Idlewild continues early celebrations with history program

IDLEWILD — On Friday, Feb. 10, a group of area residents gathered at the Henrietta Summers Senior Center in Idlewild to celebrate African American History Month. The mistress of ceremonies was Pastor Nellie Blue. She and the Encouragers Choir provided some uplifting selections for the audience

Yates Township Supervisor George Walker, Jr. welcomed those in attendance and Brother Solomon Sims, Sr. led the group in prayer.

Evelyn DeScott, a member of the Historic First Baptist Church, Idlewild, offered comments on the occasion.

Brenda Nelson gave a historical reflection about how she came to Idlewild with her grandparents. She related how they stopped at the bakery in Bailey  which is still there, and then went to the store across M-37 for lunch meat to make their sandwiches for lunch. There is still a store there as well.

Nelson and her family now reside in Idlewild.

Featured were liturgical dancers, Apryl Coleman and Vanessa Hatcher Williams. Their vitality and lively expression had audience members keeping time to the music in their chairs.

Larry E. Lewis introduced the main speaker of the event, Percy Davis.

Davis stated at the beginning of his speech that his goal was to separate myth from history. He began with stories about how the Idlewild Resort Company had a booth at the Chicago Exhibition of 1913 that featured pictures of the Idlewild area and flyers with information about how to purchase property in this “Paradise.” The Idlewild Resort Company had purchased 2700 acres in Yates Township and plotted it off into 19,000 lots 25’ x 100’. The lots sold for $35, $6 down and $1 per week.

A couple, who were early salespeople for the company, Herman and Lela Wilson ended up purchasing 320 acres near Paradise Lake. Their home is now owned by Joe and Fredna Lindsey. It has one of the five historical markers placed by the State of Michigan in Idlewild. The Wilsons owned a grocery store and were instrumental in the development of Idlewild. Their home is located on Paradise Path which runs north from Baldwin Road.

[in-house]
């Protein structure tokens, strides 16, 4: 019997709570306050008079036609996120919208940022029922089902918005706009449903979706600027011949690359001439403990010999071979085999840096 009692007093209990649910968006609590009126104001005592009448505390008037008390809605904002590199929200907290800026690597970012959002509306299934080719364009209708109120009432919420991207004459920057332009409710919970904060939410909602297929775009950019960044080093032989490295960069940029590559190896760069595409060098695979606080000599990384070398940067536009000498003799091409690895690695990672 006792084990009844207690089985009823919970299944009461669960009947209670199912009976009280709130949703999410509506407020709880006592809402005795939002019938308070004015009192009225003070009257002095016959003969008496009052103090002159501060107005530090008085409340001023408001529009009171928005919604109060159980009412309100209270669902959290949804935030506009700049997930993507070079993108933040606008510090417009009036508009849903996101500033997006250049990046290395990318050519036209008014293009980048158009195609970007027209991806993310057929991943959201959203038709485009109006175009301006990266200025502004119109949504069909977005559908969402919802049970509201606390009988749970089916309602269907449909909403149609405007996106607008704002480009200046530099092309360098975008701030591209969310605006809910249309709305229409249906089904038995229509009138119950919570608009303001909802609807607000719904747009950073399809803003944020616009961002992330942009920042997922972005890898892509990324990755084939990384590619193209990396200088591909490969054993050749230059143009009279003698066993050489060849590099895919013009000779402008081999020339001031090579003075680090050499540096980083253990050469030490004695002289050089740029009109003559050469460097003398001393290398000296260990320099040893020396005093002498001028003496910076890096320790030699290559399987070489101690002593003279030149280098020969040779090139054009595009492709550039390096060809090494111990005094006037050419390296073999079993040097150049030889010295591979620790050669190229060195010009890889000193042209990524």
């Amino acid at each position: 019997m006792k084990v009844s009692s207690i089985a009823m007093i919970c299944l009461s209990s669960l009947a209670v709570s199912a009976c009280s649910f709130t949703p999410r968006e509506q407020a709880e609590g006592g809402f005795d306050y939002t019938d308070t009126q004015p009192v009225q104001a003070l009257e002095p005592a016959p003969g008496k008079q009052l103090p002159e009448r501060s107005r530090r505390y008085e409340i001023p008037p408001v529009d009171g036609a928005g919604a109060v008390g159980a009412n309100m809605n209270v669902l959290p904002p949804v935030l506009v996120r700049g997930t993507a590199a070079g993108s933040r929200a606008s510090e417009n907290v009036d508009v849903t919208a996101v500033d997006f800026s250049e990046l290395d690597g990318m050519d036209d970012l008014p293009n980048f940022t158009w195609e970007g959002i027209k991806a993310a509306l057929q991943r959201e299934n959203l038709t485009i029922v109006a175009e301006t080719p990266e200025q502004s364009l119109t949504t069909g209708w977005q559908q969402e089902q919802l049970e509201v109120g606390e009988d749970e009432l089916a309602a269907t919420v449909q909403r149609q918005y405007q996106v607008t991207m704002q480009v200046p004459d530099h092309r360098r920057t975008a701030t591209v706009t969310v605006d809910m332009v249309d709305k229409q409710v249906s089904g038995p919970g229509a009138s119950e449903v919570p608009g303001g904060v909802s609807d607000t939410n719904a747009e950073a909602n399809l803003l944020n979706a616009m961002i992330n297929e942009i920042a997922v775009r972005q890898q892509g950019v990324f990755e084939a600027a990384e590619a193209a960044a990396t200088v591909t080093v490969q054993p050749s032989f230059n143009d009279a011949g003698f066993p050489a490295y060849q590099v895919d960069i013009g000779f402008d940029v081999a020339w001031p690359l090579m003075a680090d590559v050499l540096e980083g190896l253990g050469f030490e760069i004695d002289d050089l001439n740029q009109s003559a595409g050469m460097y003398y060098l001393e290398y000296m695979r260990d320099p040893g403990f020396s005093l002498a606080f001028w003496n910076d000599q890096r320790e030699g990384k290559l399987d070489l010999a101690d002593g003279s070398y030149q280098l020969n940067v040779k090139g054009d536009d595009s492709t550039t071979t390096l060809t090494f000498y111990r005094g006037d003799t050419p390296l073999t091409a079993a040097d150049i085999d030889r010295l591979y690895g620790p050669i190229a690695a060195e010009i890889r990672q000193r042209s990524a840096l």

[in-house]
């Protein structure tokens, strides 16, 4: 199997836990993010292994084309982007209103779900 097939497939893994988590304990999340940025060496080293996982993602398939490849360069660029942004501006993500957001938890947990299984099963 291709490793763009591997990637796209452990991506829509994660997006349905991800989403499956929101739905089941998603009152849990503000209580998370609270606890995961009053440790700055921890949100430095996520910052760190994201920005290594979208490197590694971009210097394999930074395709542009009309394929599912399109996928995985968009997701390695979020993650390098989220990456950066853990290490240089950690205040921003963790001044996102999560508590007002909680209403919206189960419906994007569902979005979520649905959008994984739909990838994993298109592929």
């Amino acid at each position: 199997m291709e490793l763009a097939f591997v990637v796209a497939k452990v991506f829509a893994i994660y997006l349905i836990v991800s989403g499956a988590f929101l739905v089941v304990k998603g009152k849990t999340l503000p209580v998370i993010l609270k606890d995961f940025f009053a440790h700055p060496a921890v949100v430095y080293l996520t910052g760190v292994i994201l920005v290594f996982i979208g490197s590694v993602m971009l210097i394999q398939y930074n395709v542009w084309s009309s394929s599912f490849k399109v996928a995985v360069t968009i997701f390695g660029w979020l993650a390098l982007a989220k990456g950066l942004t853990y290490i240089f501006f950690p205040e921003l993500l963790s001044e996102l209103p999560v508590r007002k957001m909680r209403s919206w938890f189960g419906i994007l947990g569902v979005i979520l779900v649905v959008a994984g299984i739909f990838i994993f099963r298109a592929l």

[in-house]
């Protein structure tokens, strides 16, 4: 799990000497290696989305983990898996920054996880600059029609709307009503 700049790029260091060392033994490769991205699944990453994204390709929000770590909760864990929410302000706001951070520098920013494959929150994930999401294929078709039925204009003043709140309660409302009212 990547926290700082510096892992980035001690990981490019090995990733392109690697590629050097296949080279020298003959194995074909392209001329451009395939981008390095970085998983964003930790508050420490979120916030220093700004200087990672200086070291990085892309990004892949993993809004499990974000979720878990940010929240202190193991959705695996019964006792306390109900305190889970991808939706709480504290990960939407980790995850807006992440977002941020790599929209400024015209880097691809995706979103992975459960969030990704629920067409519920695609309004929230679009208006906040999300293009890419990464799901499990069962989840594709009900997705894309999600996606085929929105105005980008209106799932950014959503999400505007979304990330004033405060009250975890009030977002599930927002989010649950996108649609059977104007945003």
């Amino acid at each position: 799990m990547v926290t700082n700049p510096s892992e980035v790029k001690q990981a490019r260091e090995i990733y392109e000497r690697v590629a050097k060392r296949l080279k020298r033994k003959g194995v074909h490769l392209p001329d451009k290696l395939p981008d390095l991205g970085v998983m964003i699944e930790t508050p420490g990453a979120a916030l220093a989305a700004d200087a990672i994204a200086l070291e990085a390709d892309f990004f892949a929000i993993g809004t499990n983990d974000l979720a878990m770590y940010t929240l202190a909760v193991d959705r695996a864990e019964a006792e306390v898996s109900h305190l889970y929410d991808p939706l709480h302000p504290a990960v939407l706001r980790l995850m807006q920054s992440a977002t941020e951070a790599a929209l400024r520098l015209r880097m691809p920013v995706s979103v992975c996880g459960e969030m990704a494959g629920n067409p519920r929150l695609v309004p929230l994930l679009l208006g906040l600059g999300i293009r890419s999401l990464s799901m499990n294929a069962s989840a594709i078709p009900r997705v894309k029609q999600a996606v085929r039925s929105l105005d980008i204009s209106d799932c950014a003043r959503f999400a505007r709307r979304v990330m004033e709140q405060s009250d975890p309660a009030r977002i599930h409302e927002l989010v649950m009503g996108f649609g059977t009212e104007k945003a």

Other salespeople were Pullman porters who worked on the railroad lines which had a stop on Forman Road. The corner of Forman and Baldwin roads is the current location of the Road Runners Variety Store.

Davis, who became involved in the later development of Idlewild and Yates Township after retiring to the area, also presented his list of doers and movers in Idlewild.

  • n Harrison Wilson, was a Lake County Commissioner who was instrumental in the founding of Yates Dial-A-Ride.
  • n Loretta Adams-Ashby became director of Dial-A-Ride and was instrumental in changes to health care in Lake County.
  • n Al and Julia Thomas, along with Davis were founders of Idlewild Housing which was responsible, along with others for the Idlewild Garden Apartment complex.
  • n Leonard Wyatt was the president of the Yates school board.
  • Leonard Howard was a HUD (Housing and Urban Development) representative who worked with Davis to create the Henrietta Summers Senior Center.
  • Bro. Solomon Sims, Sr. was someone who acted as  an “inspiration and a leveling force” in Davis words.
  • Margo Harding was a long-time president of the Idlewild Lot Owners Association, a social group which also funded programs for youngsters and group activities for all ages in the summer months. Some of those programs continue to this day.
  • Norman Burns became a township supervisor when Yates township was at a low point in 1985 and was responsible for returning the township to a solvent state.
  • Herman and Lela Wilson, as stated previously, were instrumental  in the early development of Idlewild.
  • “Ma” Buckles was reportedly the first deed holder of Idlewild property in 1912. She came from Medicine Hat, Canada to buy her property.

Davis closed his remarks by stressing the importance of keeping history alive.

He urged the audience to “remember the past as that guarantees that we will make fewer mistakes in the future.” And, finally he urged those in attendance to “remember that education was a tool for deliverance, particularly for African Americans.”

A bonus for those who attended the event was the program which contained a wealth of information about famous African ancestors from Hannibal to Dr. Daniel Hale Williams.